4.3.5. Bar suicide and the origin of lens components. II. Observations
Long before we knew of a process that could destroy bars, Kormendy (1979b, 1981, 1982b) suggested that bars weaken with time and evolve into lenses. Observations on which this suggestion was based include the following.
Lens components are very common in barred galaxies; in the sample of 121 SB galaxies studied by Kormendy (1979b), 54% of SB0- to SBa galaxies have lenses. The relative light contribution of the bar and lens varies widely from bar / lens ≫ 1 to bar / lens ≪ 1. Figure 17 shows such a sequence. I illustrate many B(lens) structures in these lectures to emphasize how common they are.
Figure 17. Typical galaxies in which a bar fills a lens component in one dimension. This figure shows a sequence from a strong bar with essentially no lens (NGC 4643) through galaxies that have both bars and lenses (NGC 2950, NGC 4340, NGC 3945) to NGC 3081, which has an exceedingly weak bar embedded in a bright lens with a very bright, star-forming inner ring around the rim of the lens. The HST image at right is an enlargement of the inner ring, lens, bar and pseudobulge. In NGC 3081, the pseudobulge replicates the main B(r,lens) structure with a nuclear bar. All images are from http://www.wikisky.org except those of NGC 3081, which are from the de Vaucouleurs Atlas of Galaxies (Buta et al. 2007: left image) and HST (Buta et al. 2004: right image). Similar galaxies are shown in earlier figures. In Fig. 6, NGC 1291 is an (R)SB(lens)0/a galaxy similar to NGC 3945 here. In Fig. 9, NGC 2859 is an (R)SB(lens)0 galaxy similar to NGC 3945. The other galaxies in that figure are later-Hubble-type versions of the sequence shown here.
Lens components occur but are rare in unbarred S0 – Sa galaxies. Examples are shown in Figs. 7 and 18. It is likely that the inner "oval disks" in later-type (typically Sb) galaxies are lenses, too. If B → lens evolution occurs, this suggests that it goes nearly to completion (i. e., bar / total light → 0) rarely in early-type galaxies and more commonly in mid-Hubble-type galaxies.
Figure 18. The prototypical unbarred S0 galaxy with a lens is NGC 1553 (Fig. 7). This figure shows two more examples. NGC 2784 is from the de Vaucouleurs Atlas and NGC 3245 (rotated so north is at left) is from http://www.wikisky.org. The lenses are the elliptical shelves in surface brightness just outside the (pseudo)bulges. Several earlier figures show barless, late-type analogs which probably also are lenses (NGC 4736 in Figs. 3, 6 and 8; NGC 4151 in Fig. 8).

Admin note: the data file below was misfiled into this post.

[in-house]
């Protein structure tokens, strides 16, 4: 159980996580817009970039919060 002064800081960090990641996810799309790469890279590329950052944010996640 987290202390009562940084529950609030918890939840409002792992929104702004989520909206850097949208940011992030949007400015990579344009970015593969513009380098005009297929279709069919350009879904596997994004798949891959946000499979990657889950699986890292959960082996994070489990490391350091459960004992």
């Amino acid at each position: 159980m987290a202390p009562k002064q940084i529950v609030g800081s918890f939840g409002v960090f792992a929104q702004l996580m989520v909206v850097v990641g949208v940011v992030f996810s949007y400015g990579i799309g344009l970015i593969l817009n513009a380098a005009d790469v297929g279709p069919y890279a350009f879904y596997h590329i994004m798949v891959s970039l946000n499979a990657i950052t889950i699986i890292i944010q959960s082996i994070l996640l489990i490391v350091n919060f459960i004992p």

Lens components and bars in early-type galaxies have similar radial brightness profiles; i. e., shallow surface brightness gradients interior to a sharp outer edge. The brightness profiles of the lenses measured in Kormendy & Bender (2012) are well fitted by Sérsic (1968) functions with n ≃ 0.5 (i. e., Gaussians).
When bars and lenses occur together, the bar almost always fills the lens in one dimension (Kormendy 1979b, Buta et al. 2007; Buta 2011, 2012; Fig. 17 and references there). Points (c) and (d) imply that, to make a lens, it is sufficient to azimuthally phase-mix bar orbits. Points (a) and (b) hint that such a process occurs in many barred galaxies but that bars are completely destroyed only rarely. This is consistent with Section 4.3.4: moderate "soft" mass concentrations weaken bars but do not necessarily destroy them.
Figure 19 shows a compelling observation that supports B → lens evolution. The top panels show rotation velocity V and velocity dispersion σ along the major axes of the barred S0(lens) galaxy NGC 3945 (Fig. 17) and the unbarred S0(lens) galaxy NGC 1553 (Fig. 7). The NGC 3945 bar is oriented along the minor axis, so the major-axis observations in Fig. 19 really measure the lens. The bottom panel shows V / σ for these two galaxies plus NGC 2784 (Fig. 18) and two more SB0 galaxies. I conclude: (1) The inner part of each lens is hotter than its corresponding pseudobulge. That is, σ is higher and V is smaller in the lens than in the pseudobulge. (2) This behavior and the V / σ radial profiles are the same in barred and unbarred lenses. (3) And V / σ in these lenses is similar to V / σ along the ridge line of the strong bar in NGC 936 (Kormendy 1983).
Figure 19. (top) Major-axis rotation velocity V and velocity dispersion σ data in NGC 3945 [SB(lens)0] and in NGG 1553 [SA(lens)0]. The lens radius is 51" in NGC 3945 and 36" in NGC 1553. The instrumental dispersion is ~ 100 km s-1 for NGC 3945 and ~ 65 km s-1 for NGC 1553. (bottom) Local ratio of rotation velocity to azimuthal velocity dispersion in lenses of barred and unbarred galaxies. Radii are normalized to the radius of the lens for galaxies and to the corotation radius for the n-body models. Horizontal "error bars" show the range in radii over which data were averaged. Open symbols refer to measurements contaminated by bulge light. This figure is taken from Kormendy (1981, 1982b, 1984a).